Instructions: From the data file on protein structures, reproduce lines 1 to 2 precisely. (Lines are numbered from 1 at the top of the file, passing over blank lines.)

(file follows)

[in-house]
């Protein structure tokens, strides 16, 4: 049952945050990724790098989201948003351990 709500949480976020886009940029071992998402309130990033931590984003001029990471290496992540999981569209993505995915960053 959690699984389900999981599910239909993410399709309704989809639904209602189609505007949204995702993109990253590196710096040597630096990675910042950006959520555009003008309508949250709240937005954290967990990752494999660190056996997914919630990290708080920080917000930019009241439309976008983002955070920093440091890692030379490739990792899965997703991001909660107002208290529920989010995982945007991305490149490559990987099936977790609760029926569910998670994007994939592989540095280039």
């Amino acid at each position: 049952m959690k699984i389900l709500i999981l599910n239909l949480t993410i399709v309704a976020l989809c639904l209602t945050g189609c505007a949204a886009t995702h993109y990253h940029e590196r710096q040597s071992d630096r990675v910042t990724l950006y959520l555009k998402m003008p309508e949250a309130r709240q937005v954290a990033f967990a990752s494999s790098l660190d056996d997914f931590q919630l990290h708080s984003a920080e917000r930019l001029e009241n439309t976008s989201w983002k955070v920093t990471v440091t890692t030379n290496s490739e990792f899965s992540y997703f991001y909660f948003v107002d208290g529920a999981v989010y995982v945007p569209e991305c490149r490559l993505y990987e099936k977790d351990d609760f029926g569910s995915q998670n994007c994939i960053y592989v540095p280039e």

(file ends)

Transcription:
[in-house]
């Protein structure tokens, strides 16, 4: 049952945050990724790098989201948003351990 709500949480976020886009940029071992998402309130990033931590984003001029990471290496992540999981569209993505995915960053 959690699984389900999981599910239909993410399709309704989809639904209602189609505007949204995702993109990253590196710096040597630096990675910042950006959520555009003008309508949250709240937005954290967990990752494999660190056996997914919630990290708080920080917000930019009241439309976008983002955070920093440091890692030379490739990792899965997703991001909660107002208290529920989010995982945007991305490149490559990987099936977790609760029926569910998670994007994939592989540095280039």